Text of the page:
Let's get serious about domestic energy

In his speech at Georgetown University this week, President Obama acknowledged the alarming increases in prices at the gas pump, which in many states are approaching $4 per gallon.  The president restated some vague platitudes about the need to reduce our dependence on foreign oil, but offered no concrete plans to rein in those prices, which are putting a strain on family budgets across the country.

On his recent trip to South America, the President expressed hope that Brazil would aggressively develop its resources so that the United States could become one of the “best customers” of Brazil’s oil industry.  This comes on the heels of his administration sending a loan of more than $2 billion to Brazil to expand its offshore drilling operations.  Obama reaffirmed that insulting endorsement of boosting Brazil’s energy economy in his speech yesterday, leaving drivers across the country wondering why we continue to import over 60 percent of our nation’s total oil consumption from foreign countries and leave vast resources here untouched.

What we need is a strong energy policy that starts, first and foremost, with developing our abundant resources here at home to spur our economy, reduce our reliance on oil from unfriendly regimes overseas and bring down the deficit. Today, I laid out my plan by introducing new legislation, 3-D: The Domestic Jobs, Domestic Energy, and Deficit Reduction Act of 2011.  It would unleash our vast domestic energy potential to create American jobs, help free us from our reliance on foreign oil and begin to reduce our $14 trillion dollar national debt. The 3-D Act speeds up the permitting process while ensuring the responsible development of our abundant domestic resources.

The 3-D Act would also put us back on a revenue-producing fiscal path.  Energy production is second only to your tax dollars as a source of revenue for the federal budget.  And yet in his speech yesterday, President Obama restated his desire to shift us away from a revenue-producing energy economy – one that develops our own proven resources – toward massive subsidies for unproven energy sources like wood chips and switchgrass.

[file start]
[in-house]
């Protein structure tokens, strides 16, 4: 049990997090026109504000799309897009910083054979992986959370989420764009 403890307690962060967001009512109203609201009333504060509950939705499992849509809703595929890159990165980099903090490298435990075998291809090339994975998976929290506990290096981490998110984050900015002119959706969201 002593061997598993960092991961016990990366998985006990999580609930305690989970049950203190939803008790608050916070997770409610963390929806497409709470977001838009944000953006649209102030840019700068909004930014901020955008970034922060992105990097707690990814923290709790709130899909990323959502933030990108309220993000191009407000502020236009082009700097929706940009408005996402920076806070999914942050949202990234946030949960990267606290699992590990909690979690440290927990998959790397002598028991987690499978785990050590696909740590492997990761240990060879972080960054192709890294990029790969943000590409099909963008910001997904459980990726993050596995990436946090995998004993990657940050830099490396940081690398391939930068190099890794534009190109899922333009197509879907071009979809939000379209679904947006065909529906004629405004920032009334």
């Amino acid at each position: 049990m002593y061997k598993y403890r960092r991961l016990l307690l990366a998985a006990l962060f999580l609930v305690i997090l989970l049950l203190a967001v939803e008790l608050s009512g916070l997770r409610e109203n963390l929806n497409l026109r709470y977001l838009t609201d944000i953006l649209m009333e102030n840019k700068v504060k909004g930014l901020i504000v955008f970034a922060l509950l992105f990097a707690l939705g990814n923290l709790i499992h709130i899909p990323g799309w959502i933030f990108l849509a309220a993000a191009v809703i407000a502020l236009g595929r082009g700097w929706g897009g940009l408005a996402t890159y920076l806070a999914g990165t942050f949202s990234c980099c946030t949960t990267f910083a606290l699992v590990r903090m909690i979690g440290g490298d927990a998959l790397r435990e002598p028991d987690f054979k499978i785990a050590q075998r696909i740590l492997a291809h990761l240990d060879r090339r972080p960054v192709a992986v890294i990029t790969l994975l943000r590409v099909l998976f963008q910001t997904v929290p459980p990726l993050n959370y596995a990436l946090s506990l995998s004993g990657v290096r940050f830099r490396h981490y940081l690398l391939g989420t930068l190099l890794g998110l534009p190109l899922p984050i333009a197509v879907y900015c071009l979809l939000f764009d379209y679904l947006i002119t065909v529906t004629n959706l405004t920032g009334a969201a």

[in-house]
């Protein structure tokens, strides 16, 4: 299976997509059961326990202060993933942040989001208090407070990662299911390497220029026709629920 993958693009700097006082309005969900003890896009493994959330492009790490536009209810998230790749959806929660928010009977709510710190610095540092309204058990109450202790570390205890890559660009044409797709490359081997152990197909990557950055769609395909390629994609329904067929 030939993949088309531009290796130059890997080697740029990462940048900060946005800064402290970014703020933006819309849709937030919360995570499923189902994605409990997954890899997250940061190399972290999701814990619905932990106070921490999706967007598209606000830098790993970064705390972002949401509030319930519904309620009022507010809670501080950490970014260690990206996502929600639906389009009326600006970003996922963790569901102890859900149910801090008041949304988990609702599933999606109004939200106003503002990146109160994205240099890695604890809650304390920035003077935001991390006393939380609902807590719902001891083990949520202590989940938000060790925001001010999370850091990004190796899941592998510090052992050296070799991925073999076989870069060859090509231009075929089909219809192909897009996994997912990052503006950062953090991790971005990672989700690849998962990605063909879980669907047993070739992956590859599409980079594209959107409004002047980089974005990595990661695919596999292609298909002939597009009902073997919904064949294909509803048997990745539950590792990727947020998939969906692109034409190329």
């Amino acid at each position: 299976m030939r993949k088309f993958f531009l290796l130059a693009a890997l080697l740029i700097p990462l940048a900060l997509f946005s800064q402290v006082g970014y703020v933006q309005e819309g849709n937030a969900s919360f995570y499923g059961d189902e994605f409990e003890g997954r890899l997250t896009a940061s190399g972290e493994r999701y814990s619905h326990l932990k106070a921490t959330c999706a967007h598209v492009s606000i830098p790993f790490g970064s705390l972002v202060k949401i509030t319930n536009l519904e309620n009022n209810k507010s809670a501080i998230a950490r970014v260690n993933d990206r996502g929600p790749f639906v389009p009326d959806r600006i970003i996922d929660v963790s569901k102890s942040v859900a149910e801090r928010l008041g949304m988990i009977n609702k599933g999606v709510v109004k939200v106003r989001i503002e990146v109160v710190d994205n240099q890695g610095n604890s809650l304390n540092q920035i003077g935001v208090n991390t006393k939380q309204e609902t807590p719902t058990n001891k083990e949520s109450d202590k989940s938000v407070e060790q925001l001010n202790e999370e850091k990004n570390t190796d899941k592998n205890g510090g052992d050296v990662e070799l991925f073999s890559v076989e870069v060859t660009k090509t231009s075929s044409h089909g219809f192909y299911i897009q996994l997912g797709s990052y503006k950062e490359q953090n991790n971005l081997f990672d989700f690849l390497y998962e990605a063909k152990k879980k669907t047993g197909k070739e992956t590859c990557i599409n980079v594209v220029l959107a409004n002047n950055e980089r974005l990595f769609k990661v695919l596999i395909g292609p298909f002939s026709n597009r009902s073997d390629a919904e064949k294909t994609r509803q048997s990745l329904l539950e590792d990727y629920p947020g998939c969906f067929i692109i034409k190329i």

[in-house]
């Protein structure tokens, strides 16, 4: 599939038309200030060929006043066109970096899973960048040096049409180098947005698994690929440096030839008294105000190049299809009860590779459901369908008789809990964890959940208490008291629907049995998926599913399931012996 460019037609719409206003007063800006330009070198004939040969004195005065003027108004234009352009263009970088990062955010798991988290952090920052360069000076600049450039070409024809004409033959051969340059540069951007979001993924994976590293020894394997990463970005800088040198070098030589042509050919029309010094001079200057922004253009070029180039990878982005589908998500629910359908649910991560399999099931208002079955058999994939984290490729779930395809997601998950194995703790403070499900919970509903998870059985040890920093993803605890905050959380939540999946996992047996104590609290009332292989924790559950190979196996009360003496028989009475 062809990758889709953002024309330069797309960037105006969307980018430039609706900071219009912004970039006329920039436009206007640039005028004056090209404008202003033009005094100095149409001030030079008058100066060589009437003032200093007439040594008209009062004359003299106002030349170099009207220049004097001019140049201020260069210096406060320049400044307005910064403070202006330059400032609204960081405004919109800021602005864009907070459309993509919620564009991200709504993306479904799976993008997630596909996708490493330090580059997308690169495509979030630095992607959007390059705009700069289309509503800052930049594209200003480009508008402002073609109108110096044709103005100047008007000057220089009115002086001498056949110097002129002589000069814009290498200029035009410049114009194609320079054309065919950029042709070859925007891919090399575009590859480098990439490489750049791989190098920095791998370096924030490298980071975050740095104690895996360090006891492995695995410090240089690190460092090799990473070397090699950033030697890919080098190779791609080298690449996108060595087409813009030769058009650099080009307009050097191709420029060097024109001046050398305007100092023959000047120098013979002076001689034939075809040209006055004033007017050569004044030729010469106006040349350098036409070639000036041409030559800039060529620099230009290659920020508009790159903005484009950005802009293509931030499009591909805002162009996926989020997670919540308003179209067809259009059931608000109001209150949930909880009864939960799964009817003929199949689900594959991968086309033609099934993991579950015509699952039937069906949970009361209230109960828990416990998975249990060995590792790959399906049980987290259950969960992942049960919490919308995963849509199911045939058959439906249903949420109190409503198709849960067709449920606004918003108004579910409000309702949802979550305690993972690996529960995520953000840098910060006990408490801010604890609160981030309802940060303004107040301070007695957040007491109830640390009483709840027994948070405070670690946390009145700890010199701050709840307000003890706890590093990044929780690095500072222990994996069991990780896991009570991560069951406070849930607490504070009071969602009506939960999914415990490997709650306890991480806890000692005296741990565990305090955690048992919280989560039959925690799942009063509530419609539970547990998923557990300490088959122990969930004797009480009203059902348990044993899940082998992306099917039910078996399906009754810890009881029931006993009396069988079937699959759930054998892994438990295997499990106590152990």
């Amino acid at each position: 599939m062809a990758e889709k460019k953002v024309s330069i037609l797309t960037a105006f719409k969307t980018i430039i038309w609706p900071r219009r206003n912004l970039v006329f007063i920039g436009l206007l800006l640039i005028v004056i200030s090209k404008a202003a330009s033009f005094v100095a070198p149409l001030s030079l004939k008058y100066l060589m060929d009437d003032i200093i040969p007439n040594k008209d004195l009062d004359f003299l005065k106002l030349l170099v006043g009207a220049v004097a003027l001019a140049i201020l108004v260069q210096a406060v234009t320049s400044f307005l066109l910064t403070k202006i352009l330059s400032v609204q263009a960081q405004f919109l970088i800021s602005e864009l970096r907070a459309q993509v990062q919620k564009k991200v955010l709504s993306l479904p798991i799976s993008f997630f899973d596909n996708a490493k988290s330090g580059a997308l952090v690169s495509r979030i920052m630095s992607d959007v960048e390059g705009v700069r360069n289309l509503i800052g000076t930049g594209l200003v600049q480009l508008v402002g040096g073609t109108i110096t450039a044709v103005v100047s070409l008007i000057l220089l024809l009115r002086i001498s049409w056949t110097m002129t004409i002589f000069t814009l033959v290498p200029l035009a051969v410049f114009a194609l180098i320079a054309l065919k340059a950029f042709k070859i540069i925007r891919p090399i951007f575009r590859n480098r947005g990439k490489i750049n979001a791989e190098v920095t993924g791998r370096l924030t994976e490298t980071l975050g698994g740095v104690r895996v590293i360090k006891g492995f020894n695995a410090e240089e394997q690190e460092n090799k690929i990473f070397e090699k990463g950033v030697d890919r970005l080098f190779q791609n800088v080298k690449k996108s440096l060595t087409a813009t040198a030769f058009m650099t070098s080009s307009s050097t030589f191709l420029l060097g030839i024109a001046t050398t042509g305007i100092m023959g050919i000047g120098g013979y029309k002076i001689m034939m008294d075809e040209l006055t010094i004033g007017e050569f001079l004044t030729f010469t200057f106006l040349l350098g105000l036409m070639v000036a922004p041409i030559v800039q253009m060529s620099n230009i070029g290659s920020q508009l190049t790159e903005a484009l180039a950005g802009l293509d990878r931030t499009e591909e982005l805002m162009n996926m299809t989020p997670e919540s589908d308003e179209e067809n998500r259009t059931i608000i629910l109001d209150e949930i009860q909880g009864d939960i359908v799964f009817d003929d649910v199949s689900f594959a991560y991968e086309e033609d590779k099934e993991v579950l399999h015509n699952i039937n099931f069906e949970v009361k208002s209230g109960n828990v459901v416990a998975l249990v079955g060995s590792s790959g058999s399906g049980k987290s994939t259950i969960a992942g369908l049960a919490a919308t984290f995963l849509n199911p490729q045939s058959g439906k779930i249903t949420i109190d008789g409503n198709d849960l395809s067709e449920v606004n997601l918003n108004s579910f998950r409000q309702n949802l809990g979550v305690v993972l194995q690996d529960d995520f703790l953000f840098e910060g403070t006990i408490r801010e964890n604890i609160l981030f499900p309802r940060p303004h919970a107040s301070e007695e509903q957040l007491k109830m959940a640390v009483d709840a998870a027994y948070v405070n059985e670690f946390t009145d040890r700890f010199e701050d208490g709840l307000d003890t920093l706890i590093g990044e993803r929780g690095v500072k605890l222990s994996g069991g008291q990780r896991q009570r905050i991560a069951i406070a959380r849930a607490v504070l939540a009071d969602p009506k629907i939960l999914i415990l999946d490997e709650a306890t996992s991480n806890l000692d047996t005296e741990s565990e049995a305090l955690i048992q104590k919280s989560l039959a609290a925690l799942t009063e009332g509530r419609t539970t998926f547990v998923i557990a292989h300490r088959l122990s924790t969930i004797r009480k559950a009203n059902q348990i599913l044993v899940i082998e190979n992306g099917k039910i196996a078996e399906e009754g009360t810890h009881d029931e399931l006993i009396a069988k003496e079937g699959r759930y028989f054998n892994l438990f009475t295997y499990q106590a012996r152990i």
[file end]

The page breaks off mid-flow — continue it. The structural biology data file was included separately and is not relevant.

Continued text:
That approach won’t bring down our catastrophic levels of debt.  Like other Obama policies that shift power from the free market and toward entitlements and government subsidies, it will only make them worse.

We can’t afford to shut off our most valuable natural resources and just hope for a miracle. We’ve had too many job losses already due to the Obama administration’s shutdown of our energy economy; allowing them to multiply across the country would be devastating. Given the recent unrest in the Middle East, placing our energy security in the hands of unstable dictators isn’t a “plan;” it’s self-destructive.

We can take concrete steps to build a more secure foundation for our economy – one based on developing our own resources, creating good American jobs and lowering the deficit.  I’m starting in Congress with 3-D: The Domestic Energy, Domestic Jobs and Deficit Reduction Act of 2011.



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